- Red Kuri Squash
Red Kuri Squash is also commonly referred to as uchiki kuri squash, red Hubbard, potimarron or orange Hokkaido squash. Like many varieties of winter squash, red Kuri Squash has thick skin that is orange and almost resembling a pumpkin. Similar to other Hubbard squashes, red kuri is also lopsided. The flesh of Red Kuri Squash is firm and has a delicate flavour that is very similar to chestnuts and is delicious when paired with butter and an assortment of herbs.
- Butternut Squash
Butternut squash is perhaps one of the more popular types of winter squashes. Butternut squash is typically pear-shaped with a pale orange creamy exterior. Butternut squash is also easily distinguished by its slim neck and its spherical, bulging bottom, which is where the seeds are housed. Its flesh is orange-yellow and closely resembling sugar pumpkins. Because it is not stringy, it is perfect for pureeing and using in thick soups.
- Acorn Squash
Acorn squash is small and round with a dark green dull rind that features orange markings. The rind of the acorn squash should not feature too many orange markings; if they do, it means that the acorn squash is tougher and has more fibre. Acorn squash has yellow-orange flesh that delivers a nutty and mildly sweet flavour that is ideal for sautéing, baking, steaming and roasting.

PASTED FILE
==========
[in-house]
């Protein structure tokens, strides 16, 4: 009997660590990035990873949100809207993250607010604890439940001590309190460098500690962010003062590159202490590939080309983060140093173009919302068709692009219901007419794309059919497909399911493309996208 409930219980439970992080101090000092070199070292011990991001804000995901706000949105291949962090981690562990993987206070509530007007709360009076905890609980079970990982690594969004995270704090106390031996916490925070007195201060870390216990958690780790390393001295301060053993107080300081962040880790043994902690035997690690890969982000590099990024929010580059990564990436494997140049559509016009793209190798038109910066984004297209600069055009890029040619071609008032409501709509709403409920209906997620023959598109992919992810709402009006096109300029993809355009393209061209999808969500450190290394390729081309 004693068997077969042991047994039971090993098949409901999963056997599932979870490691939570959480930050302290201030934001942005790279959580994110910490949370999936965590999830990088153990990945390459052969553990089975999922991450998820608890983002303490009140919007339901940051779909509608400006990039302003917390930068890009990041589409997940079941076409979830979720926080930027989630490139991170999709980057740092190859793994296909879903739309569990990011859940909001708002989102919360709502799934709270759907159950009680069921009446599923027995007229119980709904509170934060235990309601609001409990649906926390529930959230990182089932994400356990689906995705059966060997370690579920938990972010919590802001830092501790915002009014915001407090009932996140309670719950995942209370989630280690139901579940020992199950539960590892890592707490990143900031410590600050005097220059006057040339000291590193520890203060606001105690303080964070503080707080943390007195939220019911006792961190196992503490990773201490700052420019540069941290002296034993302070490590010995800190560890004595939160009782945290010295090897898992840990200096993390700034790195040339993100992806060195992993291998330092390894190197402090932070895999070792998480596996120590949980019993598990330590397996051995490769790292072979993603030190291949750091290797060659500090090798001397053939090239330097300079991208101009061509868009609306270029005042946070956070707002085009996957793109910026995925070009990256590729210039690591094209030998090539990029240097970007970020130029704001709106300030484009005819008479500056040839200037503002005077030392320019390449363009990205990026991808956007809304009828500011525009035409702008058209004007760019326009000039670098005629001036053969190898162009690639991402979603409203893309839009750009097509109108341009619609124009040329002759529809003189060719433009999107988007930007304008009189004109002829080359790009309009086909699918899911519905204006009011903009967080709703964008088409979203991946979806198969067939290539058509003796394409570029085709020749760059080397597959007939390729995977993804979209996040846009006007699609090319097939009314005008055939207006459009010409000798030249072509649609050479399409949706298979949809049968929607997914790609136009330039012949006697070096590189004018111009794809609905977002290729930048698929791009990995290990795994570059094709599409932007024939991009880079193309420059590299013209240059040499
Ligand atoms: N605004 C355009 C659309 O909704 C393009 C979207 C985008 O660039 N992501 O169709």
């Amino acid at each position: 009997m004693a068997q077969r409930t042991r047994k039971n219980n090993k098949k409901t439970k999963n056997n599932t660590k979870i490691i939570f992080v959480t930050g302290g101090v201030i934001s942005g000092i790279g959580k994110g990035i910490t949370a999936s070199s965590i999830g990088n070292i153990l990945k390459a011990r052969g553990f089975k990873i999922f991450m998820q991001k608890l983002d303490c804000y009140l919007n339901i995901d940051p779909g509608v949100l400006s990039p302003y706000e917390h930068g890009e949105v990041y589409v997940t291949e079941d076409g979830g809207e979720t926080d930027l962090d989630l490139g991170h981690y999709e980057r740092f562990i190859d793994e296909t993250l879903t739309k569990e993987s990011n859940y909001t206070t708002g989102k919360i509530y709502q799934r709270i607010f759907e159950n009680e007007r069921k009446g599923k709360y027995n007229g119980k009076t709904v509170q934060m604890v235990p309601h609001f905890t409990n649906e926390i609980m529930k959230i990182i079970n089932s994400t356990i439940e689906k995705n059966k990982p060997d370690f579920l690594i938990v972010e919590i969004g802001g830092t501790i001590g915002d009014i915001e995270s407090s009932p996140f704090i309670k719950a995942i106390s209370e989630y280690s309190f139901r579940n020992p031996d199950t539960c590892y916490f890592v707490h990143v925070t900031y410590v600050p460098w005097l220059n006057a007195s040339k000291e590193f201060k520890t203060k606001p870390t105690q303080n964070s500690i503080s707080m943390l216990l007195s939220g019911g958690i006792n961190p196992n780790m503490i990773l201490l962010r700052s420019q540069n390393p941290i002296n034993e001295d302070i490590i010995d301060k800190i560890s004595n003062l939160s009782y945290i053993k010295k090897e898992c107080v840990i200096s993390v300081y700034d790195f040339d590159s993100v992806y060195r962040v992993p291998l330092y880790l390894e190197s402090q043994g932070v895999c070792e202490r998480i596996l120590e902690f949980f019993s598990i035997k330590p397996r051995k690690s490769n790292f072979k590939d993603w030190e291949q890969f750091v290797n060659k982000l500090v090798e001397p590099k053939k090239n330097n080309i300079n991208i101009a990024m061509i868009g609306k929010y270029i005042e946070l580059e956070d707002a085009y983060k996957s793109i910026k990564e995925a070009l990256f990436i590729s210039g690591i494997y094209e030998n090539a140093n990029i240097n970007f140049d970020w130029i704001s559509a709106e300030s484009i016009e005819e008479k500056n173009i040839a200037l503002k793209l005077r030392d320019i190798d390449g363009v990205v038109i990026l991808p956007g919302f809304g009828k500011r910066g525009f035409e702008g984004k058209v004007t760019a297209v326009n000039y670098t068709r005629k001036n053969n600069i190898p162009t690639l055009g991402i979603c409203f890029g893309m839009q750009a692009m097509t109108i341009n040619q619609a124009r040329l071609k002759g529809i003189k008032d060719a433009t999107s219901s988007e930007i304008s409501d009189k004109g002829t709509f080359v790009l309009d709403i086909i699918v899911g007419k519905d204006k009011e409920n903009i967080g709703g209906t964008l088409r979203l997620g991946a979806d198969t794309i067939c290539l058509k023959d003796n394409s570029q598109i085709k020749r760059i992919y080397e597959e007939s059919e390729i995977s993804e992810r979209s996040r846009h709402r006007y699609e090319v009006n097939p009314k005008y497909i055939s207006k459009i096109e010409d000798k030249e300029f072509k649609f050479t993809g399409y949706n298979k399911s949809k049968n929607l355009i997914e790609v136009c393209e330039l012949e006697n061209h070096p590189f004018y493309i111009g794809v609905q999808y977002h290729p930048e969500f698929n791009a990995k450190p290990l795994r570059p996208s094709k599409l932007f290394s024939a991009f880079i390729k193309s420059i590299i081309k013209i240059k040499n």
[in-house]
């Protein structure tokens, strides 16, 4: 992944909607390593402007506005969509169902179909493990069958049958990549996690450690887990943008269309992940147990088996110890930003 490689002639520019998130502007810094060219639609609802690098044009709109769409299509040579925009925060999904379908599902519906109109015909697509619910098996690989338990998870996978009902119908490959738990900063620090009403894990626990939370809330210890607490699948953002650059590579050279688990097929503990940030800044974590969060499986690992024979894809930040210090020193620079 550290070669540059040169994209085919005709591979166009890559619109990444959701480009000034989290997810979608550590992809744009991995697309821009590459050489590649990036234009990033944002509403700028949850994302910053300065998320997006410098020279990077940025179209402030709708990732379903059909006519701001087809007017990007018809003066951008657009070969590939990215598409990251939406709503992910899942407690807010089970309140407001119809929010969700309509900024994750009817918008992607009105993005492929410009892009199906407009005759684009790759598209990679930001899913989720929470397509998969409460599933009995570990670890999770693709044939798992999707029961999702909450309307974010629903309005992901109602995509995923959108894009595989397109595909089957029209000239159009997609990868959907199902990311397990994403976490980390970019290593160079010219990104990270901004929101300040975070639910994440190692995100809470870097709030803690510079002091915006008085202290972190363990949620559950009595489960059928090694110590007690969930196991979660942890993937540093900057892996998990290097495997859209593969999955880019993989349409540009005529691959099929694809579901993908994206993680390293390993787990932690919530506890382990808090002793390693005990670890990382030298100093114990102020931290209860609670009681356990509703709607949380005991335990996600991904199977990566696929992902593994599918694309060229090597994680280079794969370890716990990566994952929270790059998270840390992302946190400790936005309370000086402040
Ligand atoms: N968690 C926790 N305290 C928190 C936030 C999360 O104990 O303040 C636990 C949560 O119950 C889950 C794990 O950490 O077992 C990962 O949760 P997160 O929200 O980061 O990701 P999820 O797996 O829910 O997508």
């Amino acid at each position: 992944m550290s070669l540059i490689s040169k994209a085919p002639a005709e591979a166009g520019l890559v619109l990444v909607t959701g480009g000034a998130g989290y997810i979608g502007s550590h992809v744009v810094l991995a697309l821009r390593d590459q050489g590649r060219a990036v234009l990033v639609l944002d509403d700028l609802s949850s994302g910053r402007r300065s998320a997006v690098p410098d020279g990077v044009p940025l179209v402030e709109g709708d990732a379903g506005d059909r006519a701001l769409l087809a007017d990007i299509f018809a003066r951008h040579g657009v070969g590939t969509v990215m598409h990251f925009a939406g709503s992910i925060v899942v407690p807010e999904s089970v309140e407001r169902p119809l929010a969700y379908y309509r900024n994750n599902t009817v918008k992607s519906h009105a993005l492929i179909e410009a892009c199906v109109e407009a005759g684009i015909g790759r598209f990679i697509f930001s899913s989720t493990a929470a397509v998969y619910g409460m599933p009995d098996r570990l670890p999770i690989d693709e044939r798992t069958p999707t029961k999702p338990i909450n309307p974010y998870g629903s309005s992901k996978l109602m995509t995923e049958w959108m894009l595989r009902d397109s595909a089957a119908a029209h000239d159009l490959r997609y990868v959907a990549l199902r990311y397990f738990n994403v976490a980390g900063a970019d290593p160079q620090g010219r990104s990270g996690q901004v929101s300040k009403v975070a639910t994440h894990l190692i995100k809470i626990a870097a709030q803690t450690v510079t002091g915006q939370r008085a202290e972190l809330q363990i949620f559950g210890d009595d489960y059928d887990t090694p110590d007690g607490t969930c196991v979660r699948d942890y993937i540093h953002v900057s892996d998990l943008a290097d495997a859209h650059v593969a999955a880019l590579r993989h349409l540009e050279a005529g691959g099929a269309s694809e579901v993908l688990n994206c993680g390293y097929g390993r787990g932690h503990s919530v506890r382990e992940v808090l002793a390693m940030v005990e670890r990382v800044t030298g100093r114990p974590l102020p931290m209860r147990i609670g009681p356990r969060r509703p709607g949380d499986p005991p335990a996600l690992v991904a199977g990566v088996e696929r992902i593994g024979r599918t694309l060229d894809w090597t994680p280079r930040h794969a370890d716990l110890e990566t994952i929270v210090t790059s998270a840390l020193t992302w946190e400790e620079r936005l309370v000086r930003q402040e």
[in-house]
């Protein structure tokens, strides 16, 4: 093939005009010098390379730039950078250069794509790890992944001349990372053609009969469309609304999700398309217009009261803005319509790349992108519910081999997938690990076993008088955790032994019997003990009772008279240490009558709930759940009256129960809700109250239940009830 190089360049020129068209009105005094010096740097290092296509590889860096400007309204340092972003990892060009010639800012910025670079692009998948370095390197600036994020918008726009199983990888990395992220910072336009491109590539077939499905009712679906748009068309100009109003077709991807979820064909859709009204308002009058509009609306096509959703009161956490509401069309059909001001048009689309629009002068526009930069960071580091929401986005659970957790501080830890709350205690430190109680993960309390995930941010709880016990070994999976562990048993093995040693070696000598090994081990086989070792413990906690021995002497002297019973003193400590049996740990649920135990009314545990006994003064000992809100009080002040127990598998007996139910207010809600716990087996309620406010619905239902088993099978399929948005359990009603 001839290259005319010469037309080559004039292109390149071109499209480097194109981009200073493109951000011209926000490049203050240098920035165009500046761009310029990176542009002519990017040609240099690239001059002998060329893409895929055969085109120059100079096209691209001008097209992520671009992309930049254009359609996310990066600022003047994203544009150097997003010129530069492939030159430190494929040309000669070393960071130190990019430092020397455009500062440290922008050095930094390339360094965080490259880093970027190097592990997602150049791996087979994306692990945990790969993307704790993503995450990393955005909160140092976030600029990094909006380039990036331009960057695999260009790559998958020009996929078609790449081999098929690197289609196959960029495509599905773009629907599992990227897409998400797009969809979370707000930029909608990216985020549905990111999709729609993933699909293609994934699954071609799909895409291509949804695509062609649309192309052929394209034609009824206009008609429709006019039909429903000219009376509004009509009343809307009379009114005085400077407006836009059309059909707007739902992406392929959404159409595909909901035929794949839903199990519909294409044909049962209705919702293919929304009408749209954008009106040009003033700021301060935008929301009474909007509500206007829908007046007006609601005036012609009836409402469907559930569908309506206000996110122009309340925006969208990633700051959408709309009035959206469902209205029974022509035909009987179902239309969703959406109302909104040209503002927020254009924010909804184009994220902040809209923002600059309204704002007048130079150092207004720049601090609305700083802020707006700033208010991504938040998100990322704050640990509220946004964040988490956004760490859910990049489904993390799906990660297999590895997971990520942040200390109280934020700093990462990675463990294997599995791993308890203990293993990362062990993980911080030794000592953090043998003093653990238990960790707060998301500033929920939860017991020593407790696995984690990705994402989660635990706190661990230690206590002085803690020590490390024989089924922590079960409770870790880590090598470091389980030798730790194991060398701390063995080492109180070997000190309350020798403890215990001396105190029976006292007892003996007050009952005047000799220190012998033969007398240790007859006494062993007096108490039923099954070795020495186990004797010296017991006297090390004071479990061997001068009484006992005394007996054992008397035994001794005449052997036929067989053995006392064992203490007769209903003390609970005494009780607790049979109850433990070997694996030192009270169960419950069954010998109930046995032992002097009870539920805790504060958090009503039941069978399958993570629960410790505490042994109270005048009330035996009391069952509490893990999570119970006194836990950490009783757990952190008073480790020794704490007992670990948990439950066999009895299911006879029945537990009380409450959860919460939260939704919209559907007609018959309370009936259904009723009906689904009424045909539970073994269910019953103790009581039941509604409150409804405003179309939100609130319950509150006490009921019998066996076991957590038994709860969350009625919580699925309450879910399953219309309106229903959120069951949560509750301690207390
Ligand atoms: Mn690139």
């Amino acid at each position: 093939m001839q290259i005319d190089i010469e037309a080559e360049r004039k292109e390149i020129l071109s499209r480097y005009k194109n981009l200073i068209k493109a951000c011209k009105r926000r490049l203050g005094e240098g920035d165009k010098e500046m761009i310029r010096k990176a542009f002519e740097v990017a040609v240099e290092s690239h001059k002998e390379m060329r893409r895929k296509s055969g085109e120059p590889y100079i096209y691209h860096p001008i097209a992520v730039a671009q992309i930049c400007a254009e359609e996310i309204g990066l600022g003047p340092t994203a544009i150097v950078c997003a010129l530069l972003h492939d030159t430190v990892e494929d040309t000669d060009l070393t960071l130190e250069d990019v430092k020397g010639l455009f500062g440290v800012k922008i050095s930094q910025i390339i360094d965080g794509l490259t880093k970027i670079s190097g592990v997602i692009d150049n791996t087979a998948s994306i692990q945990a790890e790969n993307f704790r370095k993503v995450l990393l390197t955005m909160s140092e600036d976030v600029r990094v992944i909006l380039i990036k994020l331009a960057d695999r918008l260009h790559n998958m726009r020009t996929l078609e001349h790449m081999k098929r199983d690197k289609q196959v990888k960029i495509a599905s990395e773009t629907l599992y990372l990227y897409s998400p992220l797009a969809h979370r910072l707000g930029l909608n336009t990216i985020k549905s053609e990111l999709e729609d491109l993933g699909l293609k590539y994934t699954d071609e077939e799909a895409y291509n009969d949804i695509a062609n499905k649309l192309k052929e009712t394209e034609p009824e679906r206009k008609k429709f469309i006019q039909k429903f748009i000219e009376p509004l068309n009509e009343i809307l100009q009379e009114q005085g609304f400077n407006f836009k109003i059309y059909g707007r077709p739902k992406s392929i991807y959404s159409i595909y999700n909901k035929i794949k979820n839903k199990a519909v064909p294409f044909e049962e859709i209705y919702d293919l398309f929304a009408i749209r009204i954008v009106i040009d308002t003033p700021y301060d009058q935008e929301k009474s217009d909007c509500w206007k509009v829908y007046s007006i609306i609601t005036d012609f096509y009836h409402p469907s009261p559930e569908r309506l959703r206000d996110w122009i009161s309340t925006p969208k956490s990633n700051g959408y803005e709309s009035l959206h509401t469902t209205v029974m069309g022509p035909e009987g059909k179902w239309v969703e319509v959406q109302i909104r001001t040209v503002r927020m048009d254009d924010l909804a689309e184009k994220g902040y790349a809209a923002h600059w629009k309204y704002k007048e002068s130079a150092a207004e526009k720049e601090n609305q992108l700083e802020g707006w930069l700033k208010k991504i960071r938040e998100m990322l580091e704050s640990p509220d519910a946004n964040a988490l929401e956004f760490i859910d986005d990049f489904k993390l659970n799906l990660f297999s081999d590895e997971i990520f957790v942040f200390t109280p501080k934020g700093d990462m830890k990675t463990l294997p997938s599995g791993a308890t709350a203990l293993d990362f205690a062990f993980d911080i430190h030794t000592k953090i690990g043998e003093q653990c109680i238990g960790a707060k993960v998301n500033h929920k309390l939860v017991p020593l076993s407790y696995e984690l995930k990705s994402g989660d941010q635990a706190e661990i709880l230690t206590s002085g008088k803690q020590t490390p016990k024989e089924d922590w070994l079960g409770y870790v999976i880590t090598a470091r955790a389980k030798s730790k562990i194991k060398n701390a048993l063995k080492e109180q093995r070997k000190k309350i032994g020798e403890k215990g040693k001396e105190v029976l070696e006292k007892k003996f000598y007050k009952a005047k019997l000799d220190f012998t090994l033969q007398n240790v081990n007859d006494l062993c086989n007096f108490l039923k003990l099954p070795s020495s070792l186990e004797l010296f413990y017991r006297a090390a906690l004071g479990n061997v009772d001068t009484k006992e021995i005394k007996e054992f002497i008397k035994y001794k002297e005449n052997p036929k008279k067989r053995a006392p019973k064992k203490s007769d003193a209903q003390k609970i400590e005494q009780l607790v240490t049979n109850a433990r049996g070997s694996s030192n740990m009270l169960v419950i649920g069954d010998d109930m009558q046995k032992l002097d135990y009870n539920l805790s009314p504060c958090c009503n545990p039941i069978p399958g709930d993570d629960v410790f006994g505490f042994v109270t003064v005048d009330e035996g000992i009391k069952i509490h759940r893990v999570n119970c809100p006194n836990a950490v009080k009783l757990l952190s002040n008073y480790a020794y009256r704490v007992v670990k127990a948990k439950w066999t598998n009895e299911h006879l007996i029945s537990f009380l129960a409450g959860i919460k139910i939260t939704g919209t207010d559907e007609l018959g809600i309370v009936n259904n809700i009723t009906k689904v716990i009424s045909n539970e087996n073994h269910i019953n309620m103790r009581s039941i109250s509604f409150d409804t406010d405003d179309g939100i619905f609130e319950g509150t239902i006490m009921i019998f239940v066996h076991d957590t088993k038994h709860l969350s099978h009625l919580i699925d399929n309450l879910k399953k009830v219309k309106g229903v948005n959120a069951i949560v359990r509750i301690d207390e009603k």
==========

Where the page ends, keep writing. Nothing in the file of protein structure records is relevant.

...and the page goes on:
- Buttercup Squash
Not to be confused with butternut squash, buttercup squash has a green exterior that features light green stripes. Buttercup squash also has a recognizable round ridge at the bottom. Unlike other winter squashes, the skin of buttercup squash is inedible, tough and hard to peel which is why it is often baked or microwaved first to soften the skin. Buttercup squash has bright orange flesh that delivers a flavour that is sweeter than most types of squashes.
- Carnival Squash